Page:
About 2 weeks ago my 1997 Buick Park Ave (115,000 miles) began running bad during a heavy rain storm. It was running fine. Then all of a sudden at a stop light the motor hesitated and wanted to stall. I nursed the gas peddle and limped home and turned the car off. The car hesitated and sputtered all the way home as if I was running out of gas.The next day the car would not start. It turned over but would not start. I tried starting the car for three days. My mechanic friend later diagnosed the car and stated the computer was not functioning correctly. He replaced the computer. The new computer seemed to correct the problem. The car ran great for the next 2 weeks. Yesterday, it was raining hard while I drove the car about 150 miles without any problem. Then suddenly again the motor started running badly. Again, the motor wanted to stall and hesitate as if I was running out of gas. I limped home again. This morning I tried to start the car without any luck. In addition to installing a new computer, In the last 2 months I have changed all the fuel injectors and installed new spark plugs.I have also changed the fuel pump and repaired the fuel tank. My mechanic say the cam sensor and crank sensor are operating correctly. There is spark coming from the coil packs and to the spark plugs. Can you offer some suggestions so I do not have to randomly change parts.
A mechanic needs to perform this diagnosis while the car is a no-start. Facts need to be gathered such as does the engine light go off during cranking, measuring the fuel pressure during cranking, checking for spark on all six cylinders, verifying RPM on scan tool data, and verifying injector pulse with noid light tester.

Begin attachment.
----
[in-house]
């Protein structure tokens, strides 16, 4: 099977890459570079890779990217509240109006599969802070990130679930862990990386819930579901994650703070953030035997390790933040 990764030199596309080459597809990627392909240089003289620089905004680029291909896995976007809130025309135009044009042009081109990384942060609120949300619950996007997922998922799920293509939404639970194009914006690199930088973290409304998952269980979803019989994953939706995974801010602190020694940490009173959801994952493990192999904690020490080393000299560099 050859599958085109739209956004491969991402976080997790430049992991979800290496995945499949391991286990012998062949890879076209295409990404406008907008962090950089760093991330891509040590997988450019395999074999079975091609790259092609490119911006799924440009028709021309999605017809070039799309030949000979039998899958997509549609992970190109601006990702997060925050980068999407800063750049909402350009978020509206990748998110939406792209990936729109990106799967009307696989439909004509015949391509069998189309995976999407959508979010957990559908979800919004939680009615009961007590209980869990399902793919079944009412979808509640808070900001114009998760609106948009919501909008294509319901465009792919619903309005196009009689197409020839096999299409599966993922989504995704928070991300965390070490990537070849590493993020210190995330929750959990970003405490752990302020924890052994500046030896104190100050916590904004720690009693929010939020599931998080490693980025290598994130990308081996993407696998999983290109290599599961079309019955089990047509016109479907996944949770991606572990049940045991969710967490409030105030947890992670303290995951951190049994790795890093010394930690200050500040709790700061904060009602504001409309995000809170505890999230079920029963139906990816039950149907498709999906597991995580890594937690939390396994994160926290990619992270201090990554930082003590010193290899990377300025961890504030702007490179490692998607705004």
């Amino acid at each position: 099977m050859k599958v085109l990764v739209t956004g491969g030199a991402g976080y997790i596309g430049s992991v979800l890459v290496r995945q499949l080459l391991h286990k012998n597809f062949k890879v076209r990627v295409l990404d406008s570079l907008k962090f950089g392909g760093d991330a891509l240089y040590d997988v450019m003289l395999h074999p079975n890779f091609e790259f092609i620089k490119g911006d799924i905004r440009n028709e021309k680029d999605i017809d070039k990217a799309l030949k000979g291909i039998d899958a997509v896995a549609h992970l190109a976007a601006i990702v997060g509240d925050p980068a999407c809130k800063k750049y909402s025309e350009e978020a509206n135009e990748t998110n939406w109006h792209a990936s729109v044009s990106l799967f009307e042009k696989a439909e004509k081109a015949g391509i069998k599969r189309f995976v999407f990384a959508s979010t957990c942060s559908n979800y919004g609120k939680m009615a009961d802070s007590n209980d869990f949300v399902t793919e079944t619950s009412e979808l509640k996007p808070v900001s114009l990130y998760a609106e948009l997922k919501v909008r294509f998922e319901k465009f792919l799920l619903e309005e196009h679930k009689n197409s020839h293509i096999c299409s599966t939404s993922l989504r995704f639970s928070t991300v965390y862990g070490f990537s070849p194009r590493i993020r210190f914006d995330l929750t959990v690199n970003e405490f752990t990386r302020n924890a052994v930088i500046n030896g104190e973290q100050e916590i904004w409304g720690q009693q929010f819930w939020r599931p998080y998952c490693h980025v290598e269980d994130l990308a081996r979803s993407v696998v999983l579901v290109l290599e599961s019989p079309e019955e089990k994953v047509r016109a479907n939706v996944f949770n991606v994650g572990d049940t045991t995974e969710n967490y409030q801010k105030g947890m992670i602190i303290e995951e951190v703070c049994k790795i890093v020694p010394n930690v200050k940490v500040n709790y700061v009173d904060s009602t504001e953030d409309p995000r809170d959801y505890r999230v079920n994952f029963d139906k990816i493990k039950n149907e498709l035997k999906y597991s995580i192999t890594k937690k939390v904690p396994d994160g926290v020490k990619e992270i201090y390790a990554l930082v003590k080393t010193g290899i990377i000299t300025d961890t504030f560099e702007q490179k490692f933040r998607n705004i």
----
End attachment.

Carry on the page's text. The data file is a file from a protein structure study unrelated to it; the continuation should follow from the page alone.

Water can negatively affect sensors, ignition module, coil, plug wires, relays, wire connectors and power supply and ground to critical components.
Those of us that have worked on these cars for years know that there is no pattern failure for a cranks with no start. We have all seen diagnostically difficult end results like bad grounds in the trunk, bad grounds in the right kick panel, bad relays, burned maxifuse terminals, bad ignition switches, bad main ground on transmission bracket, bad battery cable connections and more.
Many of these cars go to the scrap yard for cascade electronics failure that never get diagnosed.
The last one of these cars that I personally diagnosed for a similar complaint turned out to be a problem at the battery connection. The two positive cables were corroded and one was isolated from the battery. The previous one was a bad ground to the fuel pump.
Professional diagnosis is my recommendation because you are correct that guessing will continue to provide no results.
Usually it’s plug wires or coil when moist air allows the spark jumps to ground. You could spray the engine with a squirt bottle in the dark and look for the arching spark. At least mabe isolate where the moisture is causing the short.
Usually this symptom is in the high voltage circuit. On older cars it would often be a cracked coil. But your car’s coil is probably hidden from view so you’d need a mechanic to check that. But if it has visible spark plug wires – on the 97 this is likely – look at them carefully under good light. Twist them a bit, under a magnifier if necessary, see if there is any signs of cracks in the spark plug wire insulation.
I had a problem like this w/ a late 70’s VW Rabbit, and in an attempt to diagnose it I’d spray the entire engine area with a fine mist of water and it wouldn’t even sputter. No matter where I sprayed the water, it didn’t phase the engine a bit. But if I drove over a pothole filled with water at over 35 mph, the engine would consistently die on the spot. It would restart in 30 to 60 minutes and run fine. Eventually I got desperate enough I removed the coil from the firewall and placed it on my workbench and cleaned it thoroughly. Voila, a tiny, almost microscopic crack in the ceramic. Replaced the coil and never experienced that problem again.